A friend of mine, who gave me permission to share their story, disclosed to me  that they were sexually harassed by their boss, who is a partner in a firm. In order to obtain their needed license to practice, they needed to work under their boss for one year. They were afraid to leave their job because the initial six months they invested would be wasted. When the time came for them to negotiate their compensation, they opted not to ask for a higher amount for fear that their boss would accuse them of extortion. My friend did not want this incident to impact the future of their career if they chose to move on to another firm. The fear of retaliation pushes many employers out of roles and even industries. In my friend’s case, they felt the influence and power of their former boss all over their region of China. They chose to leave their residing city and pursue a career in another region of China.

  1. Lack of Trust in a Country’s Judicial System

The judicial system’s definition of  sexual harassment is flawed. Even though in In Chinese criminal law, sexual offenses such as rape or forced indecent are criminalized. However, sexual harassment may only be illustrated in the administrative code or civil regulations. It is difficult to define sexual harassment as well as obtain evidence. Survivors face judgment in consent when describing incidents of sexual harassment Oftentimes, survivors need to repeat the incident describing the physical contact and verbal harassment to parties, including police, the prosecution, and the court. This exposes the survivor to revictimization, which can lead to additional experiences of trauma.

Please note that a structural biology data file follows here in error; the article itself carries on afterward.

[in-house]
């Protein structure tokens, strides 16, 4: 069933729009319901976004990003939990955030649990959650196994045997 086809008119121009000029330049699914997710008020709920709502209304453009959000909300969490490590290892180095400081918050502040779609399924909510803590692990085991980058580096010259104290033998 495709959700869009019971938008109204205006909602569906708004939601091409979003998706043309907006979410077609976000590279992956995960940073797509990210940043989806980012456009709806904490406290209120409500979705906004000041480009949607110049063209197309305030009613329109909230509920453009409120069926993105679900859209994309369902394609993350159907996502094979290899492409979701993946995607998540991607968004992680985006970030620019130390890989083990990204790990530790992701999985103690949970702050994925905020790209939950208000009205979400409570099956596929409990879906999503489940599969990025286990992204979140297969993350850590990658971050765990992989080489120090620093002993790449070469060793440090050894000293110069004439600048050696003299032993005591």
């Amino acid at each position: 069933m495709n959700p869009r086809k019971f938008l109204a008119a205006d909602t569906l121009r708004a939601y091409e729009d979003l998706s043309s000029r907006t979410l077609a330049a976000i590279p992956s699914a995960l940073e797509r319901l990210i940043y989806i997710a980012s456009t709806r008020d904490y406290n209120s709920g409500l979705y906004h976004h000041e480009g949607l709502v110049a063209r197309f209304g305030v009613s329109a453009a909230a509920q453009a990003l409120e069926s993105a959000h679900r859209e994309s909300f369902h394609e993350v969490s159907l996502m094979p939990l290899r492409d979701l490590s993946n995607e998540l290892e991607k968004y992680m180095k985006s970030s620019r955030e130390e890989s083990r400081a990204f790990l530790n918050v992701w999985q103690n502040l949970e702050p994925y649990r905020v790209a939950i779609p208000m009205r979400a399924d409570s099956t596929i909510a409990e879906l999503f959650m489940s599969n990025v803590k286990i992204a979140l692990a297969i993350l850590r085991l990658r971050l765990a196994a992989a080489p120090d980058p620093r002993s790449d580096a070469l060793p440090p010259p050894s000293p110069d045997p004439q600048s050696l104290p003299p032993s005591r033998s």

1. Traditional Chinese Confucian Culture & Negative Social Stigmas

The traditional Chinese Confucian system of three cardinal guides and five constant virtues is the historical basis for the causes of sexual harassment. The code theories of three cardinal guides and five constant virtues are “Qinqin” as well as “Zunzun.” Qinqin can be explained as intimacy, which means in a family, male elders play the role of taking charge of family affairs. Wives and children need to be respectful of their male elders and do well in their duties. Zunzun can be explained as respect, which means in a society under the rule of the king, all subjects should be centered on the sovereign.